Discover a bygone era of South Beach in the new exhibition “Side-by-Side in Old South Beach: Photographs by Gary Monroe and Andy Sweet,” on view at the Judi & Allan Schuman Museum Gallery at the Adolph & Rose Levis JCC’s Sandler Center in Boca Raton through February 16.
Inspired by the documentary The Last Resort, “Side-by-Side” showcases the work of two Miami Beach–born photographers who sought to depict the area’s once vibrant Jewish retirement community of the late 1970s and 1980s. It is the first time these images by Monroe and Sweet have been displayed together, notes Terri Berns, the gallery’s exhibition curator and director.
“Monroe and the late Andy Sweet so beautifully captured a time and place familiar to me and others who experienced that era on South Beach,” she explains. “Their extraordinary images are both immensely powerful and remarkably intimate—with a true sense of humanity for their subjects and their remarkable skills as photographers.”
Beyond unveiling a world few now know, this dual exhibition also provides a unique perspective into two artists’ differing approaches to the same subject. “None of us sees the world around us the same way—even if we are looking at the same thing,” continues Berns. “Monroe’s and Sweet’s works are synergistic, but when they looked at the same event or same people, there are two different realities depicted. It really adds a lot to the viewing experience to see the work, side-by-side, counterbalanced by each other.”
Throughout the show’s run, the Sandler Center will also mount “Florida Fresh Miami Beach Retrospective,” featuring talks and programs on topics related to the exhibition. Highlights include a discussion with Rabbi Paul Offenkrantz on Jackie Gleason’s impact on Miami Beach (January 23) and a review of the history of discrimination in South Florida with professor Seth Bramson (February 3).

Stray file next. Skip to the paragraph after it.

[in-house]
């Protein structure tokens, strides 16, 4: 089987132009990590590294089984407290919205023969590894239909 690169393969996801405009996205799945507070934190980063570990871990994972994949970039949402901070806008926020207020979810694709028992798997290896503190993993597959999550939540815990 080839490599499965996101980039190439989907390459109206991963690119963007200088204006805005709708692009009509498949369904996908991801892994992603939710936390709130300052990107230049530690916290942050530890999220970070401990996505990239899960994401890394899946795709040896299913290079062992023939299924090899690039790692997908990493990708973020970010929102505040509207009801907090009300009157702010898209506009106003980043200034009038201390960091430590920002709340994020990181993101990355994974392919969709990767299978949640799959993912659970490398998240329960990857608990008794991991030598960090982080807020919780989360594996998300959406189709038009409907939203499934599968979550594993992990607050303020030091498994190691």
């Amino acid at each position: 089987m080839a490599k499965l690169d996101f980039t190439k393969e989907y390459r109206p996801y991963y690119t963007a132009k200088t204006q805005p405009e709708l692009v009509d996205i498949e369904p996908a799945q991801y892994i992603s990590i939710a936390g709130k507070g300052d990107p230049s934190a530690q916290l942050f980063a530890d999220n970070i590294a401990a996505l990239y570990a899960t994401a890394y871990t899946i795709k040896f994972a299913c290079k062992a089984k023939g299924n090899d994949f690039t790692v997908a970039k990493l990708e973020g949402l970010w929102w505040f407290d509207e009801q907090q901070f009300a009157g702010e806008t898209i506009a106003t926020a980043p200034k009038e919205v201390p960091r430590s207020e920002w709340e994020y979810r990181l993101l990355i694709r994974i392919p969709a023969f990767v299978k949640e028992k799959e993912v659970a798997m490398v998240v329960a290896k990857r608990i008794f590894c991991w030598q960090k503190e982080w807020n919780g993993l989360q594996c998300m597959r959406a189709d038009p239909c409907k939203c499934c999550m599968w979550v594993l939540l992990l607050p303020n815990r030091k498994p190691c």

Here, Berns goes into more detail on the exhibition and how she hopes it will impact audiences.
PBI: Monroe used black-and-white imagery, while Sweet chose instead to photograph in color. Can you talk about their different approaches?
Berns: [Neither] Gary Monroe nor Andy Sweet deliberated over their approaches; they did what came naturally. For Monroe, it was stripped-bare camera work. He used a Leica camera, whose 35-mm black-and-white film meant that he’d have nothing working for him. The small-format negatives do not yield the resolution of larger-format negatives, so he relied on gestures; indeed, he worked with fleeting gestures as part of his challenge to make the images as interesting and unpredictable as possible. Sweet utilized color film with a larger negative, and this yielded the kind of pictures that appealed to his sensibilities, with a different kind of formal challenge than Monroe’s. In all, it was a noncompetitive collaboration. Further, it yielded two distinct views of the same subject, and the complement is without equal.
Why did each photographer gravitate toward capturing this specific culture?
As natives to Miami Beach and raised Jewish, both men were primed for this. Monroe had the idea of spending a decade photographing what he realized was the endings of that old-world Jewish neighborhood, and invited Sweet to join him.
What about this era in South Beach do you feel visitors will find surprising to learn through these images?
How rich and vibrant South Beach was, how the elderly lived communally to maintain their religiosity and culture, and how it represents the endings of a lineage that goes back to the Czarist pogroms.
What aspects of Jewish life are well represented in these photographs?
While both photographers recorded aspects of daily outdoor life, Monroe especially lifted the veil to record religious mores and activities. He further visited many residents in their hotel rooms and apartments to offer a deeper look into the community.
What message do you hope this exhibition conveys to viewers?
That gone is a precious legacy, conveyed by these photographs and, otherwise, largely forgotten.